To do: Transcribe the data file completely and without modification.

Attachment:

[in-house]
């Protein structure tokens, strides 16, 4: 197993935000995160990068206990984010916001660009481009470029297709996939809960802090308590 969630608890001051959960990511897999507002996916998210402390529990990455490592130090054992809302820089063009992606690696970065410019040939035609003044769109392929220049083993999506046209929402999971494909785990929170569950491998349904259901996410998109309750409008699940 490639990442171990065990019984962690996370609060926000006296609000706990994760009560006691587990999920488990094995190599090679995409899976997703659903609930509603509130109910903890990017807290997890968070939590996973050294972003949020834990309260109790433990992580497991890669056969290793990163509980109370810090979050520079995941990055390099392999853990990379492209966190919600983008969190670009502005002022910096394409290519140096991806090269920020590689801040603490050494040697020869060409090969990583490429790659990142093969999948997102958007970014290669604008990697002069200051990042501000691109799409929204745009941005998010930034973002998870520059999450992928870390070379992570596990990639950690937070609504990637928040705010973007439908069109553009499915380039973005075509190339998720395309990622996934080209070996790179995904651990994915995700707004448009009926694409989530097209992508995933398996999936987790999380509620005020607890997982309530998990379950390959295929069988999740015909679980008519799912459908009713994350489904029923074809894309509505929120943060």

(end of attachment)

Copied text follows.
[in-house]
């Protein structure tokens, strides 16, 4: 197993935000995160990068206990984010916001660009481009470029297709996939809960802090308590 969630608890001051959960990511897999507002996916998210402390529990990455490592130090054992809302820089063009992606690696970065410019040939035609003044769109392929220049083993999506046209929402999971494909785990929170569950491998349904259901996410998109309750409008699940 490639990442171990065990019984962690996370609060926000006296609000706990994760009560006691587990999920488990094995190599090679995409899976997703659903609930509603509130109910903890990017807290997890968070939590996973050294972003949020834990309260109790433990992580497991890669056969290793990163509980109370810090979050520079995941990055390099392999853990990379492209966190919600983008969190670009502005002022910096394409290519140096991806090269920020590689801040603490050494040697020869060409090969990583490429790659990142093969999948997102958007970014290669604008990697002069200051990042501000691109799409929204745009941005998010930034973002998870520059999450992928870390070379992570596990990639950690937070609504990637928040705010973007439908069109553009499915380039973005075509190339998720395309990622996934080209070996790179995904651990994915995700707004448009009926694409989530097209992508995933398996999936987790999380509620005020607890997982309530998990379950390959295929069988999740015909679980008519799912459908009713994350489904029923074809894309509505929120943060």